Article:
24 March 2009

Department of Public Information • News and Media Division • New York

promotion of positive perspectives can lead to full, meaningful lives,


says Secretary-General in message for world autism awareness day


Following is the text of UN Secretary-General Ban Ki-moon’s message on World Autism Awareness Day, to be observed on 2 April:

By designating 2 April as World Autism Awareness Day, the United Nations General Assembly has helped to galvanize international efforts to promote greater understanding about autism.  This year’s observance is being marked with lectures, briefings, screenings, musical performances, video conferences, art installations and other activities carried out by the United Nations family and a full constellation of partners.

I welcome this growing international chorus of voices calling for action to enable children and persons with autism to lead full and meaningful lives.  This is not a far-off dream; it is a reality that can be attained by promoting positive perceptions about autism, as well as a greater social understanding of this growing challenge.

I have seen what caring people who work tirelessly for this goal can achieve.  Last year, the United Nations hosted a rock concert by Rudely Interrupted, whose members have various disabilities, including on the autism spectrum.  They brought the audience to its feet with warm, communicative songs and showed, through the sheer joy of their performance, how much people with disabilities can offer the world.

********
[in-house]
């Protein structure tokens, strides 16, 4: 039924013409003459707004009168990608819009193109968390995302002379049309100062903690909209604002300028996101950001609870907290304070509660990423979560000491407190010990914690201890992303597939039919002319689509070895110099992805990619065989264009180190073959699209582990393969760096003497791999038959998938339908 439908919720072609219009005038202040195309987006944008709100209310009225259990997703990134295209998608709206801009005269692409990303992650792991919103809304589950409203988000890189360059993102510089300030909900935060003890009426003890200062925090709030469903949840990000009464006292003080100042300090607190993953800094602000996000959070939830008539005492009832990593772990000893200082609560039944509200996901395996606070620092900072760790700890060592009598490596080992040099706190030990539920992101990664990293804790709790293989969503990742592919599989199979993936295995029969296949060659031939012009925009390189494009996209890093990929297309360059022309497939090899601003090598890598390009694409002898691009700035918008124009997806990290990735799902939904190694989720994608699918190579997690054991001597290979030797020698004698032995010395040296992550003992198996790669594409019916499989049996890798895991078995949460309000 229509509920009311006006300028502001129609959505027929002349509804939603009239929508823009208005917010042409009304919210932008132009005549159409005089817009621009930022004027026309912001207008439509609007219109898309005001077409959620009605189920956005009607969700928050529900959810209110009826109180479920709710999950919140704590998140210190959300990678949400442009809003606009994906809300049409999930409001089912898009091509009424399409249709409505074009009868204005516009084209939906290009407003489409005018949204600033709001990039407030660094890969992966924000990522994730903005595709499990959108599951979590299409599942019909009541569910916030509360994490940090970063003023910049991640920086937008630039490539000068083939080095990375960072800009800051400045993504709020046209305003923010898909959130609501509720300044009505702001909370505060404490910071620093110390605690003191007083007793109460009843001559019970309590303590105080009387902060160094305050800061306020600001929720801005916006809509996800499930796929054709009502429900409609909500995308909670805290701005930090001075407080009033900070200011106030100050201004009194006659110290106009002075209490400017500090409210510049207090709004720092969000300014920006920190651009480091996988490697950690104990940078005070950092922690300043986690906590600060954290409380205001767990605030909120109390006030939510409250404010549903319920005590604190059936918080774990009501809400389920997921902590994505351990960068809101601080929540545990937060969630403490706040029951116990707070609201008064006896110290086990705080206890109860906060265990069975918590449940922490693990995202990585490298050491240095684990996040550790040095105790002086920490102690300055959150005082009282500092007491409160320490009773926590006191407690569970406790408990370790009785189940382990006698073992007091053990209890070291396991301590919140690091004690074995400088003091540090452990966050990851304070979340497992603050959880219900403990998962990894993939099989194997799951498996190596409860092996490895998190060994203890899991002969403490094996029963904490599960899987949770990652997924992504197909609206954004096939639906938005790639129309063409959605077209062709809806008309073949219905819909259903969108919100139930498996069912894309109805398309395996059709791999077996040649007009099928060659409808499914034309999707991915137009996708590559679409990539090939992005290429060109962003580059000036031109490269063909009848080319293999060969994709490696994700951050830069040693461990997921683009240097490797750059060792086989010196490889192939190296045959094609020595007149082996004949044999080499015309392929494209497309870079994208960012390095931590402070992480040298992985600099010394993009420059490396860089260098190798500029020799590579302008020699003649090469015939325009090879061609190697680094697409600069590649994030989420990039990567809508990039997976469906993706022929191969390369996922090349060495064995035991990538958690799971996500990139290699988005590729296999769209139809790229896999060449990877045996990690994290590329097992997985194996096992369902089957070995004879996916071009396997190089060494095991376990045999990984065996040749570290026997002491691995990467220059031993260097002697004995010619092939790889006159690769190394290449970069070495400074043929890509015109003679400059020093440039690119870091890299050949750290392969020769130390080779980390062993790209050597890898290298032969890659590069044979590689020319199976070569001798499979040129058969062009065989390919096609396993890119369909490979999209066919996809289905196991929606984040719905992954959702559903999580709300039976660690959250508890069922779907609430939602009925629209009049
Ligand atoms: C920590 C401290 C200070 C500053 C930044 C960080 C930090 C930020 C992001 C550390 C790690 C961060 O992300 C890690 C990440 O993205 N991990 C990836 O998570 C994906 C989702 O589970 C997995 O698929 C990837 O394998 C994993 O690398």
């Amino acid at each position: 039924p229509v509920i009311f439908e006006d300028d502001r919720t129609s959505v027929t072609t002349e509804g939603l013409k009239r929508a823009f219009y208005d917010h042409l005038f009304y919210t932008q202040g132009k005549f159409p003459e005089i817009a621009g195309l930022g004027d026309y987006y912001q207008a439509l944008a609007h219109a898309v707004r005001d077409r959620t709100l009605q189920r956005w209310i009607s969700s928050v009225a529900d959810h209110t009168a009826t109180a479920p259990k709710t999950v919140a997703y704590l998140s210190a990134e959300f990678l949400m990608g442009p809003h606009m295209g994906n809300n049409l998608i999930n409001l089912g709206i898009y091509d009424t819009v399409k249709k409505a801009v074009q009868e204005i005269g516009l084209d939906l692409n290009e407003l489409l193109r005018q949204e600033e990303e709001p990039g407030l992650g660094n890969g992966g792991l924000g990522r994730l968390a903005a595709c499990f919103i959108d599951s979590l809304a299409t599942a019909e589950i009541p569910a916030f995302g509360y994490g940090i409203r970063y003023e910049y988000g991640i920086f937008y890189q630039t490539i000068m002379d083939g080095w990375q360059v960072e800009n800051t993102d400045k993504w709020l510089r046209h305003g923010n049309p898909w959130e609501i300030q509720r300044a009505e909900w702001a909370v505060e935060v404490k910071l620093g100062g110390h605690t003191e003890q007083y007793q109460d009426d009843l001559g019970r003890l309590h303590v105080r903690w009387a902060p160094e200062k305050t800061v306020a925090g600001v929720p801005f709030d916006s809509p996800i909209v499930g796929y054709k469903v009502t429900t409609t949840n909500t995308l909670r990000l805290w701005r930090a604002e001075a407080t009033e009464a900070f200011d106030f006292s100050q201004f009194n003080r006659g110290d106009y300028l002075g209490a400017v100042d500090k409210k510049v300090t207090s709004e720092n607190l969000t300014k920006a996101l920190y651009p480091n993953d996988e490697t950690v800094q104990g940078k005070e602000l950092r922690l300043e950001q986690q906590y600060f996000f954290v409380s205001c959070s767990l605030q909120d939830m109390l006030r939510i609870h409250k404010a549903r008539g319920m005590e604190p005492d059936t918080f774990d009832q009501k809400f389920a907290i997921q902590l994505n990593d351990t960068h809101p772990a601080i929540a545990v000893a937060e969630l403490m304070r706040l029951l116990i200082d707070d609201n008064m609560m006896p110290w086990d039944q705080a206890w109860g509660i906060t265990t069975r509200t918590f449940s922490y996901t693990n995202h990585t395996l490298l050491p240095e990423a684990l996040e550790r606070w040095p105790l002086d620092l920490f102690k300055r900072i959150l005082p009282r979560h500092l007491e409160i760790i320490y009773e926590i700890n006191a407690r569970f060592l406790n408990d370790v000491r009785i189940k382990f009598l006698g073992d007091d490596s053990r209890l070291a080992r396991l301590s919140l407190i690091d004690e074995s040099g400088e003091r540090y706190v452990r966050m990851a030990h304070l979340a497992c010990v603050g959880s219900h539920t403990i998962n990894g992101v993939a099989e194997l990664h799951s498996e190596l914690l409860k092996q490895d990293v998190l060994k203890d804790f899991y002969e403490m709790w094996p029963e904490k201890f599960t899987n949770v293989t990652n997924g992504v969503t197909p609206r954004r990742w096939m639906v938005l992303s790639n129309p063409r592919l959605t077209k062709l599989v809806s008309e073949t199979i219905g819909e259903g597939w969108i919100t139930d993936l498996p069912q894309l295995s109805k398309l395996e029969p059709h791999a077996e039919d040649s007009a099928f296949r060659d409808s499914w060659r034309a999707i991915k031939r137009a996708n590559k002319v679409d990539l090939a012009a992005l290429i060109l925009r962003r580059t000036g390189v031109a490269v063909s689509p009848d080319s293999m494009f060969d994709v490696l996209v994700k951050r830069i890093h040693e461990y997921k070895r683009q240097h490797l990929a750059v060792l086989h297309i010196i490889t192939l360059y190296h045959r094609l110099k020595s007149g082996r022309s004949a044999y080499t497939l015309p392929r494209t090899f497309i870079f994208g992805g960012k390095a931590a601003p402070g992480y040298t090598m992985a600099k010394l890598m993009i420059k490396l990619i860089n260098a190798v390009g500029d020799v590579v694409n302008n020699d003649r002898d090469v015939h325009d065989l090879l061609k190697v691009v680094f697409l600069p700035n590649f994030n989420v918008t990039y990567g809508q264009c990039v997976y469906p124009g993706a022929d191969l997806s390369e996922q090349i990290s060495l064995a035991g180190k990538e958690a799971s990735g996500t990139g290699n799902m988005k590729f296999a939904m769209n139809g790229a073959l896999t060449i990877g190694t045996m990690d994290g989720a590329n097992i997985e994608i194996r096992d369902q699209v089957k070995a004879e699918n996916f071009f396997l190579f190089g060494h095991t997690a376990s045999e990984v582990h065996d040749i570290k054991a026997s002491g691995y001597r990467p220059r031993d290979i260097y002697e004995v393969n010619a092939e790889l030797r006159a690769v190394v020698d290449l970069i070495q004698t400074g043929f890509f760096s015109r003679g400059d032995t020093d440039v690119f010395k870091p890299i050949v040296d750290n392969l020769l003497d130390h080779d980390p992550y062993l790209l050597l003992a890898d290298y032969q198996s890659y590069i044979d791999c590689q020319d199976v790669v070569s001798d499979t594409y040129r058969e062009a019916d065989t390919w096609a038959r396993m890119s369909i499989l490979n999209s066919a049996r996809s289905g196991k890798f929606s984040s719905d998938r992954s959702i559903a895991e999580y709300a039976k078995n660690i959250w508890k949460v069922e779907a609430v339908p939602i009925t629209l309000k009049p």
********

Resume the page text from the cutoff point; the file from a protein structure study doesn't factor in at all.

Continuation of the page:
The words of lead singer Rory Burnside were especially inspiring.  “My advice”, he said, “to kids who have some form of disability is:  don’t let it stop you.  Use it as your strength; don’t use it as your weakness.  One red light can lead to a whole bunch of green lights, with a few orange lights thrown in.  And the red lights are just a bit of a test.  There are definitely more green and orange.”

On World Autism Awareness Day, let us capture and share this spirit, and let us intensify global efforts to ensure that children and persons with autism everywhere can benefit from the supportive environment they need to reach their full potential and contribute to society.

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For information media • not an official record